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What is FBS (Failed Back Syndrome)?

Updated: Mar 7, 2023

Failed Back Syndrome (FBS) is a “waste bucket” diagnosis given to patients with unbearable back pain despite having had surgery. In other words, if a patient has back surgery for low back and fails to improve and no specific cause has been found, then they are called a “failed back syndrome” patient.


This can be a devastating diagnosis because the patient is left without recourse and with a sense that the “failure” is somehow his fault - that the best possible medical science was applied and “you, the patient, failed to improve.” FBS patients are forced to accept that all they can do is to live with their pain.

Even worse, having the diagnosis of FBS infers that the cause of low back pain is both unknown and unknowable. Unknowable because if a more specific diagnosis were known, then that diagnosis would be used instead. For example, if a patient has recurrent low back pain a few months after surgery and is found to have a a broken pedicle screw, then the diagnosis would be “spinal instrumentation failure,” not FBS. Consequently, a specific treatment could be offered: replacing the screw and supplementing the fusion.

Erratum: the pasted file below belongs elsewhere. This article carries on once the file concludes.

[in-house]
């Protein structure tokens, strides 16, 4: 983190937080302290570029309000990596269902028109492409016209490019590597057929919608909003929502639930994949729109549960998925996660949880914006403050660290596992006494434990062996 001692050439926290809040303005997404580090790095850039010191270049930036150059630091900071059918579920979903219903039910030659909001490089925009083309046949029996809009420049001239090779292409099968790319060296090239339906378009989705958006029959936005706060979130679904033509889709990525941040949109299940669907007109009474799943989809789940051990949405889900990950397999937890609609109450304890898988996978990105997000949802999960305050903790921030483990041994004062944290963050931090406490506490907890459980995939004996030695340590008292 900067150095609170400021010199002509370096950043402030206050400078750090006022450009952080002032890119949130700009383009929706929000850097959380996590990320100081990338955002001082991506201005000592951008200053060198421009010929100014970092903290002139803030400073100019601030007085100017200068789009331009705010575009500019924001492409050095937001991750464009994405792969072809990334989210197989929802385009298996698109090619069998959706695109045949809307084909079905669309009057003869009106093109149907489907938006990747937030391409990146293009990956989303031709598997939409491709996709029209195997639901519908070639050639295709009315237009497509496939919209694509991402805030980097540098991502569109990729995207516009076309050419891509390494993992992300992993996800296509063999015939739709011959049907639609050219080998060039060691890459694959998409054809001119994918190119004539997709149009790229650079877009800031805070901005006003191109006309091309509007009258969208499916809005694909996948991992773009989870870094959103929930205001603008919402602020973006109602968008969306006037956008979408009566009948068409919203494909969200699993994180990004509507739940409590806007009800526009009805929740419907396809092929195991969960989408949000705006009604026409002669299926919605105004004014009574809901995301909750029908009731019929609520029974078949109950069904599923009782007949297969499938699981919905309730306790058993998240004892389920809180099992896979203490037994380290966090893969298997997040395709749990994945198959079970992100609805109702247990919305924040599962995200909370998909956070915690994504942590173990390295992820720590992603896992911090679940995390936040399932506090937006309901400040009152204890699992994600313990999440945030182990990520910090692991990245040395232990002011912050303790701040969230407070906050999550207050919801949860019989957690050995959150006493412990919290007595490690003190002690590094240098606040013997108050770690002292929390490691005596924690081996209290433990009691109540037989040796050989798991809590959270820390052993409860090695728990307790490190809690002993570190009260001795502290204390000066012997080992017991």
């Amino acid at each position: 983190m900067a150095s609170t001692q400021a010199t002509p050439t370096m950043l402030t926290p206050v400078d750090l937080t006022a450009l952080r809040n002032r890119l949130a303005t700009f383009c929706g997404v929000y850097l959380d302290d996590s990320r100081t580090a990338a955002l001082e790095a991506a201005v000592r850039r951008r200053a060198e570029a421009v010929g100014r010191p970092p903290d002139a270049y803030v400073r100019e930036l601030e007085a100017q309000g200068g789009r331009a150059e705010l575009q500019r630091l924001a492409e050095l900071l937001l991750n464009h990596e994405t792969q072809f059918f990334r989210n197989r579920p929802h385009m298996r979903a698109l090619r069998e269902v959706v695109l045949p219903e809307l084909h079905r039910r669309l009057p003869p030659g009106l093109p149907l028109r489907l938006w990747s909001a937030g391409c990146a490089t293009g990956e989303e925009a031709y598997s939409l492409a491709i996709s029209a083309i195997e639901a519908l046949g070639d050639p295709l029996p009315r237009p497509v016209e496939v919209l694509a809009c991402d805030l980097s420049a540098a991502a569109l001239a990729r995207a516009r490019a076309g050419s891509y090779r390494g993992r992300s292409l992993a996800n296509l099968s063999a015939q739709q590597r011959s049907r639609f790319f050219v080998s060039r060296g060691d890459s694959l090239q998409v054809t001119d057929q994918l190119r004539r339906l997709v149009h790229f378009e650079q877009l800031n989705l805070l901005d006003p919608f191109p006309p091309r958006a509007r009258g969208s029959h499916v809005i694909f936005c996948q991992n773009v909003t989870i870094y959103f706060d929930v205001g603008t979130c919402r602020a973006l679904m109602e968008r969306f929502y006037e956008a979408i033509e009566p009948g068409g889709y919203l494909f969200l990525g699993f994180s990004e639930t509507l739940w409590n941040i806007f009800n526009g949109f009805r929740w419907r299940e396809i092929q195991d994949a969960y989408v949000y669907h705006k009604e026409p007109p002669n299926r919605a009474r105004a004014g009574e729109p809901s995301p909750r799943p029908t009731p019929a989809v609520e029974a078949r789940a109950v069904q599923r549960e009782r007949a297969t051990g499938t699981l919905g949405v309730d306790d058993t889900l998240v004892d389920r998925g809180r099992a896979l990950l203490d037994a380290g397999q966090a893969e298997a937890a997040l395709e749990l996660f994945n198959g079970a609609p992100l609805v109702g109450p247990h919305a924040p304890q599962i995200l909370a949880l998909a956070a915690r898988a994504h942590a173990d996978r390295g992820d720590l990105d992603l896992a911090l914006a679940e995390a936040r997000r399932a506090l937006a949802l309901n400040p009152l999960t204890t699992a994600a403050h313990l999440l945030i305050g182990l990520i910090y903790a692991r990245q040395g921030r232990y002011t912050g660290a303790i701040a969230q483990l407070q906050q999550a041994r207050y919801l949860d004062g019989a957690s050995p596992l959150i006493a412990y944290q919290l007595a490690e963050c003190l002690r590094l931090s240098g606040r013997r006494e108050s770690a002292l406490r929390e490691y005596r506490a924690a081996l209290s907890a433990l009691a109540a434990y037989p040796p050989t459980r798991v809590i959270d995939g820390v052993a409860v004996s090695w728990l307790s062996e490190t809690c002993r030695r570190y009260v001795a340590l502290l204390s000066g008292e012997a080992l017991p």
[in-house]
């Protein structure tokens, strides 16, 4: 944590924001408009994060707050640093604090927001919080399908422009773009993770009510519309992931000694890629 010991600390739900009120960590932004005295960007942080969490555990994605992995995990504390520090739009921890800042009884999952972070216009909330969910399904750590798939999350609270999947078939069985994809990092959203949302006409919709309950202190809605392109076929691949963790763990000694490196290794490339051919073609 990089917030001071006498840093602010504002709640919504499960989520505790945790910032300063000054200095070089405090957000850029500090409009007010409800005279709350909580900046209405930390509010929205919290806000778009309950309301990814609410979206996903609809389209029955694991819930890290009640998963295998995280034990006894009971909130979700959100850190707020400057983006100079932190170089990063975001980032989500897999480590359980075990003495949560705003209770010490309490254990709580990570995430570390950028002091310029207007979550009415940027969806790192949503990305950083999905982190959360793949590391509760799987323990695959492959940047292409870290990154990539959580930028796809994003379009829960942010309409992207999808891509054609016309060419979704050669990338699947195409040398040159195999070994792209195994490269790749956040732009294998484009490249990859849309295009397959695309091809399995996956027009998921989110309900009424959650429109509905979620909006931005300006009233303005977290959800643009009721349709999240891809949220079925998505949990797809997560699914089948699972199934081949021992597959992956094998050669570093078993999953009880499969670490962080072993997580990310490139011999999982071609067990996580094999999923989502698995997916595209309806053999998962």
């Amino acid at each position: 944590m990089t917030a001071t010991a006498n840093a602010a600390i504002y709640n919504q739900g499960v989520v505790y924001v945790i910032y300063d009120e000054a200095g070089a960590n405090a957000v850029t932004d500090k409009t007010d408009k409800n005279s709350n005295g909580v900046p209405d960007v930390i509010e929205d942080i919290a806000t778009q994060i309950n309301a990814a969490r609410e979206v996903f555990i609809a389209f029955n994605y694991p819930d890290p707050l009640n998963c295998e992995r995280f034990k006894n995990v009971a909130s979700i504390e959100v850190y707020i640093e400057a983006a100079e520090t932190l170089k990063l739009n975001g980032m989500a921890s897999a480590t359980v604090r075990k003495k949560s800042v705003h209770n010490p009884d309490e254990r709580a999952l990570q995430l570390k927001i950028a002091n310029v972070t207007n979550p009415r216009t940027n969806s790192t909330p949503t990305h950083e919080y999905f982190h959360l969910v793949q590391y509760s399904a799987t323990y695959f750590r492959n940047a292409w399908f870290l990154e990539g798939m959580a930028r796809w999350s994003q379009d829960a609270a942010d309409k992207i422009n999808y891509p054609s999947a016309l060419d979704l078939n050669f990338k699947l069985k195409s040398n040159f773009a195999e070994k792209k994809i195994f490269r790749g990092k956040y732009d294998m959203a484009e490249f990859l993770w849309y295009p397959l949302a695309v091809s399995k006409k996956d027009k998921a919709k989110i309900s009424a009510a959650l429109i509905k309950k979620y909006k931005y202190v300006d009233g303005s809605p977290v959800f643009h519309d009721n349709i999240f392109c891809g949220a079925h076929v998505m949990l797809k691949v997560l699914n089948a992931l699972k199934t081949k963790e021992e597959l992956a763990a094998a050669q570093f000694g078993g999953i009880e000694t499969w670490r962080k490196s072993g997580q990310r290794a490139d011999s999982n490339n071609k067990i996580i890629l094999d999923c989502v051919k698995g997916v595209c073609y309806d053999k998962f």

I believe that the term FBS has one enormous value - identifying patients who need a better diagnosis because the result would be better care. That’s what my team and I do. We begin by working with new patients to gather all of the prior records and then initiate an exhaustive review of a patient’s history and prior medical diagnostics. Sometimes we contact prior caretakers for insights. We then apply our increasingly sophisticated diagnostic assessment algorithms to recommend steps needed to better define the causes of pain, often with new diagnostics.


Our end-point at APTEUM SPINE is not doing more diagnostic procedures or surgeries. We would rather collaborate with the patient’s existing doctors and surgeons to achieve a better understanding of what worked and what failed. Sometimes, existing test results and other clinical information is sufficient to achieve a better understanding rather quickly. Other times, more testing and conservative care is needed to grow our understanding of the patient’s pain. Almost always, when the causes of pain are clear, better treatments become evident and better results are achieved. We have been successful in treating many FBS patients this way for years and we feel strongly that there isn’t an FBS patient anywhere that can’t be improved by our careful, thorough re-evaluation process.






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